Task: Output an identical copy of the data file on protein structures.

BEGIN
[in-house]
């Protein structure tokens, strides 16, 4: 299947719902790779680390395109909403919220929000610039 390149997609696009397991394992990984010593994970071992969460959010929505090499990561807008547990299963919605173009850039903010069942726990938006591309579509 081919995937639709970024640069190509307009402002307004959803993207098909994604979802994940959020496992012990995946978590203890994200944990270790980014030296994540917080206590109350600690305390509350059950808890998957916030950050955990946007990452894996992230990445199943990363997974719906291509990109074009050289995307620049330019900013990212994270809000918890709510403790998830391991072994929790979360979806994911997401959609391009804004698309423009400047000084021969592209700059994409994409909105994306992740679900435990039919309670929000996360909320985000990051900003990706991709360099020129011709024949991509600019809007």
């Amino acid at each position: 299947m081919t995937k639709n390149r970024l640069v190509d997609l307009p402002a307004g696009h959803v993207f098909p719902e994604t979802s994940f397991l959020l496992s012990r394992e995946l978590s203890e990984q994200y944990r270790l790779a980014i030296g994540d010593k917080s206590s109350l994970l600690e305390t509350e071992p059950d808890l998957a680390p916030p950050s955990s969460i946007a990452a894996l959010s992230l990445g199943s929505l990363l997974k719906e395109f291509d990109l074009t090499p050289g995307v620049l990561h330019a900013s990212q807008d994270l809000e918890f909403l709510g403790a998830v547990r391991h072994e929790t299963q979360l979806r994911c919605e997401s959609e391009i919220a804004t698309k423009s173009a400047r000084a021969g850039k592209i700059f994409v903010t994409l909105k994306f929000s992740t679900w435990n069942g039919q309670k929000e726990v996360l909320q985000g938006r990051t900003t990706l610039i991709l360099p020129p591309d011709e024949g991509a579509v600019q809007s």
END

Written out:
[in-house]
């Protein structure tokens, strides 16, 4: 299947719902790779680390395109909403919220929000610039 390149997609696009397991394992990984010593994970071992969460959010929505090499990561807008547990299963919605173009850039903010069942726990938006591309579509 081919995937639709970024640069190509307009402002307004959803993207098909994604979802994940959020496992012990995946978590203890994200944990270790980014030296994540917080206590109350600690305390509350059950808890998957916030950050955990946007990452894996992230990445199943990363997974719906291509990109074009050289995307620049330019900013990212994270809000918890709510403790998830391991072994929790979360979806994911997401959609391009804004698309423009400047000084021969592209700059994409994409909105994306992740679900435990039919309670929000996360909320985000990051900003990706991709360099020129011709024949991509600019809007």
């Amino acid at each position: 299947m081919t995937k639709n390149r970024l640069v190509d997609l307009p402002a307004g696009h959803v993207f098909p719902e994604t979802s994940f397991l959020l496992s012990r394992e995946l978590s203890e990984q994200y944990r270790l790779a980014i030296g994540d010593k917080s206590s109350l994970l600690e305390t509350e071992p059950d808890l998957a680390p916030p950050s955990s969460i946007a990452a894996l959010s992230l990445g199943s929505l990363l997974k719906e395109f291509d990109l074009t090499p050289g995307v620049l990561h330019a900013s990212q807008d994270l809000e918890f909403l709510g403790a998830v547990r391991h072994e929790t299963q979360l979806r994911c919605e997401s959609e391009i919220a804004t698309k423009s173009a400047r000084a021969g850039k592209i700059f994409v903010t994409l909105k994306f929000s992740t679900w435990n069942g039919q309670k929000e726990v996360l909320q985000g938006r990051t900003t990706l610039i991709l360099p020129p591309d011709e024949g991509a579509v600019q809007s």